Some sources claim that the Combat Groups of the Working Class had over 500,000 members in 1987,[2] however, by 1989, the KdA's membership totaled approximately 210,000 including approximately 187,000 active members and the remainder in reserve. Recruitment was accomplished by the party branches in the factories and enterprises. Membership was voluntary, but SED party members were required to join as part of their party obligation. Non-party members were compelled to join by the Free German Trade Union Federation (FDGB). Men between the ages of 25 to 60 were eligible for membership. Younger men, if they were not performing military service, were part of the paramilitary Society for Sport and Technology (GST). The KdA also had a large number of women who were mainly used in the medical and supply services.


Swearing of the "Kampftruppe"

The KdA were organized into units called hundreds based on their workplace. General units were closely tied to their local based nationalized enterprises, state and local administration offices and other workplaces, and their organizations and their employment did not extend beyond the district level.

The organization was similar to the United States National Guard or British Territorial Army; however, unlike a national guard or territorial army, the KdA was strictly controlled by the governing SED.

The Hundred

Each large factory, along with many neighbourhoods, had their own Kampfgruppe, each made up of about 100 workers in a Hundertschaften (Hundred), who sought to "defend the property of the people". The KdA were organised like infantry, and were to supplement the military and police serving as security in rear areas during wartime or in political emergencies, such as protests against the government.

Each hundred was organized into three platoons each containing three groups (squads). The Commander of the hundred had a political deputy and a general deputy, plus a supply officer and a chief medical orderly. An Inspector of the Volkspolizei assisted with training. Other personnel included the three platoon leaders, three deputy platoon leaders, eighty-one (81) kampfer (fighters) and three medical orderlies (one per platoon).[3]

"Schwere Hundertschaft" or Heavy Hundreds have anti-tank, mortar and air-defense platoons and are motorized using the trucks of their enterprises or nationalized haulage firms.[3] Three or four Heavy hundreds formed a Heavy battaion of which there were over 130 by 1973.[3] They may also be equipped with wheeled armored personnel carriers and armoured cars such as the BTR-152 and SK-1.[3]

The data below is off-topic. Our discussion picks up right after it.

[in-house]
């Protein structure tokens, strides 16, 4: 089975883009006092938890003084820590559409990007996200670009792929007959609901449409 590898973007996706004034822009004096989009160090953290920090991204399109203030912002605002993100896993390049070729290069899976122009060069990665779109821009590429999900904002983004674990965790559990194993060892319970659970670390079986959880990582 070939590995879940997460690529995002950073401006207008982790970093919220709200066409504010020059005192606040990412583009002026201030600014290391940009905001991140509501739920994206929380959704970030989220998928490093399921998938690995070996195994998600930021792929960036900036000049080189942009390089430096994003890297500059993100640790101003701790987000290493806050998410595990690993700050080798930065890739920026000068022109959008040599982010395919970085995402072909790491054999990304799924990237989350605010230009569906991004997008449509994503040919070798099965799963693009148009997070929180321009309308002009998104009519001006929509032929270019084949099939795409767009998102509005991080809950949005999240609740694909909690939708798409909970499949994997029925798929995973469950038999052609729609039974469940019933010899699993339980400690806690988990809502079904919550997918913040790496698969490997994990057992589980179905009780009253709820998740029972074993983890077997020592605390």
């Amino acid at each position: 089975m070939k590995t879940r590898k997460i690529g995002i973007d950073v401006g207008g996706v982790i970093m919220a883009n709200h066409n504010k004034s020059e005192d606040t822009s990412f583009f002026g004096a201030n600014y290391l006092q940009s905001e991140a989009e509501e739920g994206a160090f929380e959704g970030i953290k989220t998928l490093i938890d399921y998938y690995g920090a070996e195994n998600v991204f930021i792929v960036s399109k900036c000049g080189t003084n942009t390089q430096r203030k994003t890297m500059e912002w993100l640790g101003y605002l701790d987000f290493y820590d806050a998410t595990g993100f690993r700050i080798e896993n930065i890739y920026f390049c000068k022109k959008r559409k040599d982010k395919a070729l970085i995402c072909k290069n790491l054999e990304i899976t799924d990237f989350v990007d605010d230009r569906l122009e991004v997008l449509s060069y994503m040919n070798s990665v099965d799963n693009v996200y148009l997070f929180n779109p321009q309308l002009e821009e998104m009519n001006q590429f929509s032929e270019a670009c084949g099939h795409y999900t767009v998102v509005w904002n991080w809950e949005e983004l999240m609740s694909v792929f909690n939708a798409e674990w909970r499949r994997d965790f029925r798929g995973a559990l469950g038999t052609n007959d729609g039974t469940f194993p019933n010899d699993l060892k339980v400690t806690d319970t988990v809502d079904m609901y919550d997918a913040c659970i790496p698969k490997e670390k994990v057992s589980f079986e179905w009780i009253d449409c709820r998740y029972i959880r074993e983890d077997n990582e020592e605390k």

The Sk-1 belonging to the Berlin Kampfgruppen on 23 August 1961 in Karl-Marx-Allee.


Three or four hundreds form a Kampftruppe Battalion. The mobile or motorized units, designated Battalions of the Regional Reserve and could be employed outside their local and district areas, were called Heavy Hundreds.[3]


Training was conducted by the People's Police (Volkspolizei) to avoid the KdA being counted as part of the total strength of the armed forces under international treaties. The KdA was substantially cheaper to maintain than the official army, since members did not require accommodation, supplies and wages on the same amount as regulars, and members continued their civilian work while training in their spare time. A KdA member trained with his unit after work and on weekends for a total of 136 hours annually. KdA training camps were held annually, usually in the wilderness. This is somewhat comparable to the British Territorial Army, in that KdA paramilitaries were often equipped like professional infantry, despite KdA forces having substantially less indoctrination and training.


KdA uniforms

The KdA wore different uniforms from that of the NVA. KdA uniforms were an olive green and were similar in pattern to that of the American Battle Dress Uniform. The cap has a visor, a circular top crown, a side crown with an outside crown band, and earflaps which fold up and secure over the top. The jacket is straight cut bottom, with two breast and two shirt pockets plus a pocket on each upper sleeve. The trousers contain four standard type pockets and later versions had an internal cargo pocket on each thigh. The NVA helmet was also worn.